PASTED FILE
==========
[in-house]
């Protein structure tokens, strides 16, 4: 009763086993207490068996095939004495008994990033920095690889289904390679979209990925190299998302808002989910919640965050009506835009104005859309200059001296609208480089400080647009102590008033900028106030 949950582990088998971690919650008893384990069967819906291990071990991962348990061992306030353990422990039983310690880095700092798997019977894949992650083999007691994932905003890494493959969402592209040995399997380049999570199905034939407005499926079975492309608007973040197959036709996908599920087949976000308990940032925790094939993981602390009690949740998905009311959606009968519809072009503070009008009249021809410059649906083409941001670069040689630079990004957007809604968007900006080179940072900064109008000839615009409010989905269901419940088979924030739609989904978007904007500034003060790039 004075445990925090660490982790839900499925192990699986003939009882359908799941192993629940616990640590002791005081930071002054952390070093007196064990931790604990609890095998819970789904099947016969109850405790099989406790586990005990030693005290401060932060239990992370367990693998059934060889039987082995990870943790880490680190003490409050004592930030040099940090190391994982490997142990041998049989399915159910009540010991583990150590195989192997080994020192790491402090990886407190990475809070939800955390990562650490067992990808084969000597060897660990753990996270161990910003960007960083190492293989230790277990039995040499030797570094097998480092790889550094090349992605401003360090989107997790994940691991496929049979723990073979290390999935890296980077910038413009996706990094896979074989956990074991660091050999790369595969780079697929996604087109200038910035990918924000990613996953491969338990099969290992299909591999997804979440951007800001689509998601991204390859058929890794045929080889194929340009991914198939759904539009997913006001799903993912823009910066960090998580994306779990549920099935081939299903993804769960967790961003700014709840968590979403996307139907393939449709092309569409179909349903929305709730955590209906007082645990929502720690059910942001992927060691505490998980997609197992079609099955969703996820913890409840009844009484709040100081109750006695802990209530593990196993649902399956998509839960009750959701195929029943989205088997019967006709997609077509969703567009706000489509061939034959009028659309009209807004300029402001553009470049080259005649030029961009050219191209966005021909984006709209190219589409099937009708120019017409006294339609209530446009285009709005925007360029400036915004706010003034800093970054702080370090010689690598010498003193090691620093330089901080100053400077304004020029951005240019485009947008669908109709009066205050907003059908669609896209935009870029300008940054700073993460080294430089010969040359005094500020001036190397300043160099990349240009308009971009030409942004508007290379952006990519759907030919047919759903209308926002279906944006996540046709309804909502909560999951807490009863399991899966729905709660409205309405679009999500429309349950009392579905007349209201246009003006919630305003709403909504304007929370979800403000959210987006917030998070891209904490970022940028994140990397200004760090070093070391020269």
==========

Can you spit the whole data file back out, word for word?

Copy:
[in-house]
């Protein structure tokens, strides 16, 4: 009763086993207490068996095939004495008994990033920095690889289904390679979209990925190299998302808002989910919640965050009506835009104005859309200059001296609208480089400080647009102590008033900028106030 949950582990088998971690919650008893384990069967819906291990071990991962348990061992306030353990422990039983310690880095700092798997019977894949992650083999007691994932905003890494493959969402592209040995399997380049999570199905034939407005499926079975492309608007973040197959036709996908599920087949976000308990940032925790094939993981602390009690949740998905009311959606009968519809072009503070009008009249021809410059649906083409941001670069040689630079990004957007809604968007900006080179940072900064109008000839615009409010989905269901419940088979924030739609989904978007904007500034003060790039 004075445990925090660490982790839900499925192990699986003939009882359908799941192993629940616990640590002791005081930071002054952390070093007196064990931790604990609890095998819970789904099947016969109850405790099989406790586990005990030693005290401060932060239990992370367990693998059934060889039987082995990870943790880490680190003490409050004592930030040099940090190391994982490997142990041998049989399915159910009540010991583990150590195989192997080994020192790491402090990886407190990475809070939800955390990562650490067992990808084969000597060897660990753990996270161990910003960007960083190492293989230790277990039995040499030797570094097998480092790889550094090349992605401003360090989107997790994940691991496929049979723990073979290390999935890296980077910038413009996706990094896979074989956990074991660091050999790369595969780079697929996604087109200038910035990918924000990613996953491969338990099969290992299909591999997804979440951007800001689509998601991204390859058929890794045929080889194929340009991914198939759904539009997913006001799903993912823009910066960090998580994306779990549920099935081939299903993804769960967790961003700014709840968590979403996307139907393939449709092309569409179909349903929305709730955590209906007082645990929502720690059910942001992927060691505490998980997609197992079609099955969703996820913890409840009844009484709040100081109750006695802990209530593990196993649902399956998509839960009750959701195929029943989205088997019967006709997609077509969703567009706000489509061939034959009028659309009209807004300029402001553009470049080259005649030029961009050219191209966005021909984006709209190219589409099937009708120019017409006294339609209530446009285009709005925007360029400036915004706010003034800093970054702080370090010689690598010498003193090691620093330089901080100053400077304004020029951005240019485009947008669908109709009066205050907003059908669609896209935009870029300008940054700073993460080294430089010969040359005094500020001036190397300043160099990349240009308009971009030409942004508007290379952006990519759907030919047919759903209308926002279906944006996540046709309804909502909560999951807490009863399991899966729905709660409205309405679009999500429309349950009392579905007349209201246009003006919630305003709403909504304007929370979800403000959210987006917030998070891209904490970022940028994140990397200004760090070093070391020269």